Within about 36 hours of its American theatrical release, Avengers: Age of Ultron has already grossed over $424 Million dollars worldwide (update: the final tally for the weekend is $626,656,000) and it earned the title of having the second-highest grossing opening day of all time, just behind Harry Potter’s final installment. Marvel Studios continues its Hulk-like rampage across the American cinematic landscape. Having now seen both the 2D and 3D (not worth it) versions of the film, I feel like I’ve done my part.
But I guess the real question is, “Was it worth it?”
The short answer is yes, absolutely.
The longer answer is, this is a film that has a lot of heart, goes out of its way to show its heroes actually being heroes, further develops key characters that haven’t had as much of a chance to be seen in other films, has a pretty compelling villain (almost entirely thanks to James Spader), and unsurprisingly features some phenomenal action sequences.
But it’s also significantly darker than its predecessor, a little less fun with fewer moments of levity, and it’s the first of Marvel’s films that I think really exposes the biggest risks and limits of their broader strategy.
Age of Ultron skips the usual recaps and introductions and gets right to the action.
Captain America, Thor, Iron Man, Black Widow, Hawkeye, and the Hulk are back together, battling an army outside of a heavily guarded base in the (ficticious) Eastern European country of Sokovia where Hydra’s mad scientist, Baron Wolfgang von Strucker, has been holding Loki’s scepter and using it in his experiments. We also meet Wanda and Pietro Maximoff, a pair of “enhanced’ twins known to comic book geeks like myself as Scarlett Witch and Quicksilver.
The mission: Get Loki’s staff, capture Strucker, and put down Hydra once and for all.
Once they get the scepter, Tony Stark (Iron Man/Robert Downey, Jr. in case you’ve been living under a rock), and Dr. Bruce Banner (Hulk/Mark Ruffalo) spend the next few days studying it and secretly use their research to create an artificial intelligence called Ultron, which is supposed to be a “suit of armor around the world” protecting humanity.
Instead, Ultron decides that the only way to save humanity is to destroy The Avengers, so he creates a few hundred bodies for himself, steals Loki’s scepter, recruits Scarlett Witch and Quicksilver, and it’s off to the metaphorical races.
After ten films establishing most of these characters, I’m personally glad that Age of Ultron wastes no time reintroducing everyone, but I’m also betting that more than a few people who might read the preceding paragraphs describing the plot will still have absolutely no idea what I’m talking about.
And this is basically the whole problem.
The Marvel Cinematic Universe is getting remarkably crowded. By my count, there are no less than 17 significant characters in this film, including the ones I already mentioned, SHIELD brass Nick Fury and Maria Hill, War Machine (Don Cheadle, reprising his character from Iron Man 2 & 3) and Falcon (Anthony Mackie, who fist appeared in Captain America: Winter Soldier), and a number of others who I won’t mention here mostly for the sake of avoiding spoilers.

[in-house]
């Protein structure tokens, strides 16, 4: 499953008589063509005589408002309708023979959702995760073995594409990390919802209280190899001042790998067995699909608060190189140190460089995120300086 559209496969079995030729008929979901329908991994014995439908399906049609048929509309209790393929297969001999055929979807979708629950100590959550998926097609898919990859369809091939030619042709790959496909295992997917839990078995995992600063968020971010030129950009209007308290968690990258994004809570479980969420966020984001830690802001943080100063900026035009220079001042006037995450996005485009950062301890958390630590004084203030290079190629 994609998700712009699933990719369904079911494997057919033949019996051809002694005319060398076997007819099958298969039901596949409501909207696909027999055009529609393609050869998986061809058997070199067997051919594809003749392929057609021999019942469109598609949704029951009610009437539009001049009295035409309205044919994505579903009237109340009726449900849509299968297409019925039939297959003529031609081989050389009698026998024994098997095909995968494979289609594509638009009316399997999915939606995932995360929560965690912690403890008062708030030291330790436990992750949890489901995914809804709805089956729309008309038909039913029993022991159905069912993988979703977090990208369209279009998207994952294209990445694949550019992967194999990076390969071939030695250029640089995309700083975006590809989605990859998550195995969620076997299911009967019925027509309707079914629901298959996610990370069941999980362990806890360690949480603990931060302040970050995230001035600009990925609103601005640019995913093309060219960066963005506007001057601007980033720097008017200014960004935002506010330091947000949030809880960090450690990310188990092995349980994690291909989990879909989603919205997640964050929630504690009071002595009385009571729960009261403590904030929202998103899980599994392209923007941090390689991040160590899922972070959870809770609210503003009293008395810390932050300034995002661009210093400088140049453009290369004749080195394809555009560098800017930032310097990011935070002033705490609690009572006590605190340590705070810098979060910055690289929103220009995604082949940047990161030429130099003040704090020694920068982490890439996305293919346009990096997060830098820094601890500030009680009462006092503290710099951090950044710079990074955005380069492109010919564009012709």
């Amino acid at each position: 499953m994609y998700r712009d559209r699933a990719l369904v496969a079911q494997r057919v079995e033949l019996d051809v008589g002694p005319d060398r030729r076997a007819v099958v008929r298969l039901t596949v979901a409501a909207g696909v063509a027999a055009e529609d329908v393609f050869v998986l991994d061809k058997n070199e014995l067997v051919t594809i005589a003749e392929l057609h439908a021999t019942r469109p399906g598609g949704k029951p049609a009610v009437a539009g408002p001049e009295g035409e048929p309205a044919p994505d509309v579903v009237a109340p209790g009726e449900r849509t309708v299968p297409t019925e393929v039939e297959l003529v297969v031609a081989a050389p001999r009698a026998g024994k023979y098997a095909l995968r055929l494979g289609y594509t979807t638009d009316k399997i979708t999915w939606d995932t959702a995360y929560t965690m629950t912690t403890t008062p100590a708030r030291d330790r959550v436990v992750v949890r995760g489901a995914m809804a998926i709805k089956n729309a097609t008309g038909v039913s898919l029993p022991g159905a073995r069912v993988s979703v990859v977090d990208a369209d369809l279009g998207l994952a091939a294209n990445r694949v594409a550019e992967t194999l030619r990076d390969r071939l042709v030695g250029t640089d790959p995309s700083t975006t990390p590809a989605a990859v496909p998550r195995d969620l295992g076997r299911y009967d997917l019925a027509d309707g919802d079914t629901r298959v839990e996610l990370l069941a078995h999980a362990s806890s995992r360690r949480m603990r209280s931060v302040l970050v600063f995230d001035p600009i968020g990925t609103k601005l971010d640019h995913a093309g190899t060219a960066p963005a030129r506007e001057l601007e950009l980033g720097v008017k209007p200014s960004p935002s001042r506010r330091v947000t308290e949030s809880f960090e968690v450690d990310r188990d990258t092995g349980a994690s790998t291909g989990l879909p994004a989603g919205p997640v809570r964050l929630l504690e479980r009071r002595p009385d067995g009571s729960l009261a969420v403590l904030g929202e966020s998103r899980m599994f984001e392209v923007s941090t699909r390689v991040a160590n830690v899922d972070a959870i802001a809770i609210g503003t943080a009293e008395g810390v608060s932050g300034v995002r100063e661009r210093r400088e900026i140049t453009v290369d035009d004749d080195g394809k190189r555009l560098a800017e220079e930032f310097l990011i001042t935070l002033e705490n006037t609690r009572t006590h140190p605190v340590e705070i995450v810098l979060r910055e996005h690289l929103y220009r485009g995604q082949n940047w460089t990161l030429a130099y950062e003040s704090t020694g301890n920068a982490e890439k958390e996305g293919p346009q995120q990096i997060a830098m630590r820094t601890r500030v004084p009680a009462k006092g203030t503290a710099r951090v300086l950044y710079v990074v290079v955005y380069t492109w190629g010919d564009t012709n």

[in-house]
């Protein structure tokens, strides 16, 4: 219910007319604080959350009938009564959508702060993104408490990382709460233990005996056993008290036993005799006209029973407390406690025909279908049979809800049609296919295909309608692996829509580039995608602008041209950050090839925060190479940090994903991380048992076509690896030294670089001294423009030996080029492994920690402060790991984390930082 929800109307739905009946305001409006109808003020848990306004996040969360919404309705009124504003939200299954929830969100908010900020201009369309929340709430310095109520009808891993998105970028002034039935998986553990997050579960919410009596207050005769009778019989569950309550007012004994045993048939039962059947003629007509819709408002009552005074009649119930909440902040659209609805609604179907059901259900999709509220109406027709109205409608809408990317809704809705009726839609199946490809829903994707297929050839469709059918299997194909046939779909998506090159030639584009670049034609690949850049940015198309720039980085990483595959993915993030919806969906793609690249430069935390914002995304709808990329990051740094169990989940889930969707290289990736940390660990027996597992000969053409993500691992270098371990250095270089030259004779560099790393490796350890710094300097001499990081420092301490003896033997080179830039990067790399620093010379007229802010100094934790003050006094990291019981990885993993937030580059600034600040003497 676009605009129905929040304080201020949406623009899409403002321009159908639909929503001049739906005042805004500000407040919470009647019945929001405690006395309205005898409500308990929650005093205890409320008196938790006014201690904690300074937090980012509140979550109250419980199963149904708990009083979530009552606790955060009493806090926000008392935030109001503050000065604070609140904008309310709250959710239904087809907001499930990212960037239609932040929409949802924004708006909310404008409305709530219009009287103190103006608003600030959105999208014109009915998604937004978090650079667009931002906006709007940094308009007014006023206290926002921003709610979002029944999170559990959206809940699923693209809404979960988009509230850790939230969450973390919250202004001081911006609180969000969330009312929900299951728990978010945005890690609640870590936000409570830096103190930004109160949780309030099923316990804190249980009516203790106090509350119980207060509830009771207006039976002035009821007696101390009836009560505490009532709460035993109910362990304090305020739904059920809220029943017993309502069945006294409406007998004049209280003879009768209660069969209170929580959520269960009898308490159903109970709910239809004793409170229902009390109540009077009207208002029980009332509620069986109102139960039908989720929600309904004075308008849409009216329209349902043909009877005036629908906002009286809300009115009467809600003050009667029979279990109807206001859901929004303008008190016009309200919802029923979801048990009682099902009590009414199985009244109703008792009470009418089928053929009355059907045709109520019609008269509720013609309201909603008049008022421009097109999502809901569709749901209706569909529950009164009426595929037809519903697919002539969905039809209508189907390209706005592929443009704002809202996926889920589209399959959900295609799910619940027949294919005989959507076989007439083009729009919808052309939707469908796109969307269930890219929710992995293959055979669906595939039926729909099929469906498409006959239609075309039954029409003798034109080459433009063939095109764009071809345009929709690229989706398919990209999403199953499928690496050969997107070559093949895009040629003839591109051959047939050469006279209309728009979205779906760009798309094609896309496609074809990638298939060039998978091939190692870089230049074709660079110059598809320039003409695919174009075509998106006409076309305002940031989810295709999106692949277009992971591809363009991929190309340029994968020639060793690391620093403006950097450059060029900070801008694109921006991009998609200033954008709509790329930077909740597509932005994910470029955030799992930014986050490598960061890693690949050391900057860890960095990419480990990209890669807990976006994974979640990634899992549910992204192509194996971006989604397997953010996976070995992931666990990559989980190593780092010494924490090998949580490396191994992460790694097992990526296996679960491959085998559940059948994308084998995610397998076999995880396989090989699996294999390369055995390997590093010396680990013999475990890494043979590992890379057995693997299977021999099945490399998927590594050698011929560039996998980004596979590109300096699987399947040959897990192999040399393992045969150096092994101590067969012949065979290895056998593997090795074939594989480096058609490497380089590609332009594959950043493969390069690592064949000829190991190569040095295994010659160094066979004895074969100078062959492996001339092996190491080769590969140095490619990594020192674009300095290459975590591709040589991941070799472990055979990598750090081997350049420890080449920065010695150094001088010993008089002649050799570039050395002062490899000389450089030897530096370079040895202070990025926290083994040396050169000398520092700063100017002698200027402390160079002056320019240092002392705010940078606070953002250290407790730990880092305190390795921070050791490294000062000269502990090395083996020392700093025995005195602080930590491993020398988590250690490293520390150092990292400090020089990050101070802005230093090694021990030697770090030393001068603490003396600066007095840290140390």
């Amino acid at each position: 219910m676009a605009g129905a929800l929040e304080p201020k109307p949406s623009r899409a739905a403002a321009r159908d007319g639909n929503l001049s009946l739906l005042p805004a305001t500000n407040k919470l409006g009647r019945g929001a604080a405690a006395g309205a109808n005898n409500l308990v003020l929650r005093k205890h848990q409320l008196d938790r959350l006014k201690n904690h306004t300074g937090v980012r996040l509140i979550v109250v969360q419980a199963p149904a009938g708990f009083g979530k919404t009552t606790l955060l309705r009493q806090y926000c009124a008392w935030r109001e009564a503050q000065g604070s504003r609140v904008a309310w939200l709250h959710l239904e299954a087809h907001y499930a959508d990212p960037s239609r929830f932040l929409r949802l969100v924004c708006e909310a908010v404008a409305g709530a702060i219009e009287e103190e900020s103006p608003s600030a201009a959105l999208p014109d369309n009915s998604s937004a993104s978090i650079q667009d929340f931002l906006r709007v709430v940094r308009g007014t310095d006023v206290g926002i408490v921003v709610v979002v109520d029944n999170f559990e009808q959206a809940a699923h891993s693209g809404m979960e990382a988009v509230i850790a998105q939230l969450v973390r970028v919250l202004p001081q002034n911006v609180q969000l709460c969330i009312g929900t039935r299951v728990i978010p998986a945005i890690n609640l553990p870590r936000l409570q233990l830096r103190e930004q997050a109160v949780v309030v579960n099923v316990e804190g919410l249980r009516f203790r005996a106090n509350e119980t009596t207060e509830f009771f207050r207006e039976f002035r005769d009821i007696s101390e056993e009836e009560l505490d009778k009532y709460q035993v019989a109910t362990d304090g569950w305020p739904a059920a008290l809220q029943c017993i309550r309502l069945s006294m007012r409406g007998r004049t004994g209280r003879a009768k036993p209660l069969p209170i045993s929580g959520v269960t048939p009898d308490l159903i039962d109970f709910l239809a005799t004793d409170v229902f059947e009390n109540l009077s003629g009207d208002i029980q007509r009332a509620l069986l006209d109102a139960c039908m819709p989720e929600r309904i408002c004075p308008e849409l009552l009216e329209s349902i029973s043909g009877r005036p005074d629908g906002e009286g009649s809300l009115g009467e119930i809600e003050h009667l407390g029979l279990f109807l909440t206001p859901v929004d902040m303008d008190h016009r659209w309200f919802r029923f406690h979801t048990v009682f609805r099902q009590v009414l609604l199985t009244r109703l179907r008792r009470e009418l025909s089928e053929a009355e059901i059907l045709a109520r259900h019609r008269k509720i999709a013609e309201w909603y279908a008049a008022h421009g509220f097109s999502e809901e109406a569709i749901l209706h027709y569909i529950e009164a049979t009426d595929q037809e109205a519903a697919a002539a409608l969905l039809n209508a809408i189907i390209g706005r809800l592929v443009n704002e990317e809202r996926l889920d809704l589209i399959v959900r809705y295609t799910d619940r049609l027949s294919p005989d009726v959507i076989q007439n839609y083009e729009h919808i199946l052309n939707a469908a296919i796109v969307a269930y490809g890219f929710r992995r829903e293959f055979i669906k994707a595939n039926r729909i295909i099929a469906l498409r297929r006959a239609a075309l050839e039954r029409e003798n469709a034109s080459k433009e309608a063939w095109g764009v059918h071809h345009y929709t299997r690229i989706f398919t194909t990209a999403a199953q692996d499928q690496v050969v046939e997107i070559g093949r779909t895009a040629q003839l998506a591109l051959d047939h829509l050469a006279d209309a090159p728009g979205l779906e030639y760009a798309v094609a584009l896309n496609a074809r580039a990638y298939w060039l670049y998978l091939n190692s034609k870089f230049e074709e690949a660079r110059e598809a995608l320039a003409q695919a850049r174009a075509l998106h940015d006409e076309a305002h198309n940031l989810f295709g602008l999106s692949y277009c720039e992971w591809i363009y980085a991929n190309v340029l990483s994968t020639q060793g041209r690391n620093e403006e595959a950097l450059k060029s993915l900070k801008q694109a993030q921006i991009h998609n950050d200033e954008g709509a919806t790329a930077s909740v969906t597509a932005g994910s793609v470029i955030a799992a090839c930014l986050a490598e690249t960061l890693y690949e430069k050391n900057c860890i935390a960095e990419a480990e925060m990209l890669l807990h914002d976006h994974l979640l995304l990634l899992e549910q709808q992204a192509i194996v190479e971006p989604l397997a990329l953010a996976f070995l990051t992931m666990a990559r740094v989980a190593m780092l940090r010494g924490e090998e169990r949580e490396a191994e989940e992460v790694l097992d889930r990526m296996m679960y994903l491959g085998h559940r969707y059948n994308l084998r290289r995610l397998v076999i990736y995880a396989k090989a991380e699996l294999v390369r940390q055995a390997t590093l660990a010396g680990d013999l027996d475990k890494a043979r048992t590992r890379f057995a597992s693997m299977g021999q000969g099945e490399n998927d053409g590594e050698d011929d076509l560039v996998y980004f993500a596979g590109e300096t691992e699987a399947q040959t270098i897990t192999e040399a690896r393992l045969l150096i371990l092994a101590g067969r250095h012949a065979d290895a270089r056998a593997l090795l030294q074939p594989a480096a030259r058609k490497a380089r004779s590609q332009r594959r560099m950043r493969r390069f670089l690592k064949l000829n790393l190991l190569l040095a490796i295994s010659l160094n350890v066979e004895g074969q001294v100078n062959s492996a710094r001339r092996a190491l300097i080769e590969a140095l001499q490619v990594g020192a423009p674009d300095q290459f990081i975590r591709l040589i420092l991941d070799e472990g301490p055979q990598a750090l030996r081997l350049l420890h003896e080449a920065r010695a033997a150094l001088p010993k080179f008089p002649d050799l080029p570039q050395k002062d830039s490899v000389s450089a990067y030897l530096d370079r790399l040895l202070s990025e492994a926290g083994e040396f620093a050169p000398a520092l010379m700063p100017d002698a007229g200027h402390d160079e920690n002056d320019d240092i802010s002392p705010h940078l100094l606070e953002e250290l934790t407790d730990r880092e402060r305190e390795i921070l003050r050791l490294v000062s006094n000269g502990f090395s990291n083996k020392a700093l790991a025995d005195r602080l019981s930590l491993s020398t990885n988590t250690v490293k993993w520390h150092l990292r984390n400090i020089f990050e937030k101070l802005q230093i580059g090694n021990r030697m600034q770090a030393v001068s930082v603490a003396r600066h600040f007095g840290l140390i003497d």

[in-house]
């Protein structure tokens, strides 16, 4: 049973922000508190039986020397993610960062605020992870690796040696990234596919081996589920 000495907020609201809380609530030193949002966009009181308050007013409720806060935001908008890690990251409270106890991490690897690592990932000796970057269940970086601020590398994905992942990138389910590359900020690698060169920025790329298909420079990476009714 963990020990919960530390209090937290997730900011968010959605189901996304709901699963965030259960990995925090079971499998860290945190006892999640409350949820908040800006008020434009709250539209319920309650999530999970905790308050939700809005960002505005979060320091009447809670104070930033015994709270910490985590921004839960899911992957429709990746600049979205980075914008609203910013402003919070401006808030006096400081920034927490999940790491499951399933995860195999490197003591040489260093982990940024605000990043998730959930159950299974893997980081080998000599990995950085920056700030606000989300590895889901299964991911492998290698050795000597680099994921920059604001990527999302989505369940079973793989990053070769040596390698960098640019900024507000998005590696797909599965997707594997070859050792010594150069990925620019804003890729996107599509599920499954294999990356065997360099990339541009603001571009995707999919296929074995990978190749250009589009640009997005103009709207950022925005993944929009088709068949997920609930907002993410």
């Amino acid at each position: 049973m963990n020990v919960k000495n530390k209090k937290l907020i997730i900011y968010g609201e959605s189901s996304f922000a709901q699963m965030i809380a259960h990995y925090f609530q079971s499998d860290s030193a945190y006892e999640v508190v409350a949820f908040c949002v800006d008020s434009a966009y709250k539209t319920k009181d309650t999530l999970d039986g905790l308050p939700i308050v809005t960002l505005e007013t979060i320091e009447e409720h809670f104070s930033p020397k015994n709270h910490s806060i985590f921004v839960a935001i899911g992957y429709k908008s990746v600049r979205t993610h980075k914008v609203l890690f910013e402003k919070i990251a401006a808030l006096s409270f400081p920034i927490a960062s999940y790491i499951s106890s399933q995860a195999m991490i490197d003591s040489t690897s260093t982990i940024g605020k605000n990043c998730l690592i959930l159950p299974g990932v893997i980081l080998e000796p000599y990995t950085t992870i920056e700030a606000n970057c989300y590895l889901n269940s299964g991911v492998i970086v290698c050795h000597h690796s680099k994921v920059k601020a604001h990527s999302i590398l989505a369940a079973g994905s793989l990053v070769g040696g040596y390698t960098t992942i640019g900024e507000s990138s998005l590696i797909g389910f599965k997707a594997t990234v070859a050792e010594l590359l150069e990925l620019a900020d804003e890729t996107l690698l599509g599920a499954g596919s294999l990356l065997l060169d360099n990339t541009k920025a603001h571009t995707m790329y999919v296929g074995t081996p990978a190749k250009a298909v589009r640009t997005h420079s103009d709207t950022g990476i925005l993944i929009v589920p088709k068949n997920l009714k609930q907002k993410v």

If that sounds like a lot now, just try to imagine what “Avengers: Infinity War” is going to be like in 2018 after we’ve added even more characters from the forthcoming Antman, Doctor Strange, Black Panther, Captain Marvel, the Inhumans, and probably an additional Spider-man film, not to mention the scheduled Captain America, Thor, and Guardians of the Galaxy sequels.
The good news is, Age of Ultron handles this bloat amazingly well.
I think it’s a major testament to director Joss Whedon’s skill at handling large ensemble movies in a way that gives every character a chance to shine while giving the audience a reason to care about them. But to my knowledge, this is Joss’ last Marvel film (though I assume he’ll remain on in some capacity), so I’m starting to wonder how they’re going to continue to handle their accelerating expansion.
And that’s all to say nothing of the actors and other contracts in play.
As a film-maker, I look at what Marvel is doing as perhaps the single most ambitious project in cinematic history. It makes Linklater’s “Boyhood” look like a walk in the park, yet the masterminds behind all this like Kevin Feigi aren’t nearly as likely to rake in a bunch of Oscars.
The bottom line is, Age of Ultron is enjoyable, but it spends so much time planting the seeds for the rest of “Phase 3” that it doesn’t (and simply can’t) stand on its own as a movie. Fortunately, thanks to the world Marvel has spent the last 8 years building, it doesn’t have to.
Watch the trailer, go see the movie, geek out, skip the 3D: